Stealth Cardio Tactics (No Treadmill Required)

June 23, 2016

Cardio doesn’t have to be a dirty word. It’s been a long time since I was involved in endurance sport, but I still enjoy cardio*. However, I don’t often fancy the idea of plodding on a cross trainer for half an hour.

(*I realise that i might be kicked out of the bodybuilding “fam” for admitting this.)

So I employ Stealth Cardio tactics.

If you enjoy working up a sweat, but don’t want to do “traditional” gym indoor cardio, here are my 4 current favourites.

nicola joyce on a bike
Cardio disguised as commuting
I’ve been riding my bike to the gym (and back, obvi) a couple of times a week. Only when it’s sunny, mind. It’s not far – maybe 4 miles each way – but it involves a steep hill whichever way I go. (The gym is in the “East Cliff” part of town which should tell you something). So there’s 30+ minutes of cardio right there.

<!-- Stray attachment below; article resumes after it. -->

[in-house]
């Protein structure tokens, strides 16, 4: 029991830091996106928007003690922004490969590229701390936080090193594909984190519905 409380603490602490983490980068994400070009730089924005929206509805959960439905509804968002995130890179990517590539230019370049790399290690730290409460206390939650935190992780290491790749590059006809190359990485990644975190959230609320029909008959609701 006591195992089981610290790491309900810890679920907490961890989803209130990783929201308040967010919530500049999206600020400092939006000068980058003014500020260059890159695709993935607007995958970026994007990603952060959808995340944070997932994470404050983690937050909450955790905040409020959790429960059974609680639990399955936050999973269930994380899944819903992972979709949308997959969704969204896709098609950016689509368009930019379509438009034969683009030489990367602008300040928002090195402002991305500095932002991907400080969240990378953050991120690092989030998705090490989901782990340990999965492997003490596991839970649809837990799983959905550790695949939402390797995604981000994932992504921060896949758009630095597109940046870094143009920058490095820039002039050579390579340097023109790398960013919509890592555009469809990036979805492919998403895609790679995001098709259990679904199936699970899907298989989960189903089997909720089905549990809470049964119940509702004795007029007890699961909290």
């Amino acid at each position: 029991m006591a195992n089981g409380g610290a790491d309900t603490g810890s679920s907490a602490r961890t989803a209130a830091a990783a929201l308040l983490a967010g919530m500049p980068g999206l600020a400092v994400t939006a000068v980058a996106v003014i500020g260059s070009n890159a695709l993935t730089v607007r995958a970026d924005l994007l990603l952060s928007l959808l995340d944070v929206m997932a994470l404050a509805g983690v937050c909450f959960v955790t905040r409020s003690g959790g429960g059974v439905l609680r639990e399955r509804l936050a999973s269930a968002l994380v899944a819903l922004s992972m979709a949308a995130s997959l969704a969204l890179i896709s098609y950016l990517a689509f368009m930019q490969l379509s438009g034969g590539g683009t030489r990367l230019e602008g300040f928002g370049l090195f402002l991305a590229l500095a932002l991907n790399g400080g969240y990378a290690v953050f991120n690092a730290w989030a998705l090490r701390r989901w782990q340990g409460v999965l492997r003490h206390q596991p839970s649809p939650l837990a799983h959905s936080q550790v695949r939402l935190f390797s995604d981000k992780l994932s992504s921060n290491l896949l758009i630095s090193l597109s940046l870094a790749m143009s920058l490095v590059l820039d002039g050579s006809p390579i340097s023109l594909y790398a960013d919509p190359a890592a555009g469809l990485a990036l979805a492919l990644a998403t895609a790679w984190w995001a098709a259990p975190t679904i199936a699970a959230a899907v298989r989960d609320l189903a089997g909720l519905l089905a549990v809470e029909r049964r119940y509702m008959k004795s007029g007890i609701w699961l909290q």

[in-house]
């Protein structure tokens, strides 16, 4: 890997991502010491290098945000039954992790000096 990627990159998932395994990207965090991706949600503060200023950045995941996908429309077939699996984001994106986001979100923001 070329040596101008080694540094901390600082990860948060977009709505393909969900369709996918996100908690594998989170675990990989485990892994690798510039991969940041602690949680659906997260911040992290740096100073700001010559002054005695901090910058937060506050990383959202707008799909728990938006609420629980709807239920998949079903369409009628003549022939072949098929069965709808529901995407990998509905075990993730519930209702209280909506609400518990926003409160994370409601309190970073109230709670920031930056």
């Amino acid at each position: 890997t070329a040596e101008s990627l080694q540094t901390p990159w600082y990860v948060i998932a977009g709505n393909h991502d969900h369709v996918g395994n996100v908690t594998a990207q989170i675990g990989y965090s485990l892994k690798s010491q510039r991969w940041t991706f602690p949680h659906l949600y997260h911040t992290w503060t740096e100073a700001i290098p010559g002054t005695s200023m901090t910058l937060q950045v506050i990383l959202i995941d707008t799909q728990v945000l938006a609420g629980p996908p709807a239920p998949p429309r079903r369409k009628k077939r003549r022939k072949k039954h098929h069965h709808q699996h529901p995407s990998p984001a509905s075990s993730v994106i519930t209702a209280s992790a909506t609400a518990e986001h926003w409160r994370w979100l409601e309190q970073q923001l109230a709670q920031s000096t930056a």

Only it doesn’t feel like cardio because 1) I like riding my bike, 2) it’s serving a purpose to get me to the gym and back again and 3) there’s plenty to see.

PS That photo is not recent. But it makes me laugh because it’s me, riding my bike, apparently to swimming club (note the 80s towelling swimming bag).

dog in a kayak
Cardio that’s funny
If you only need to do cardio for general activity levels, then the best kind is the funny kind IMO. Frankie thefitdog would agree. Here we are, attempting to paddle about together in a sea kayak. Quite possibly I found that funnier than he did. But you get my point. Challenge your kids to some sprints around the local playing field. Go and play badminton (or whatever sport you used to love) with a mate. Cardio can be fun, honest.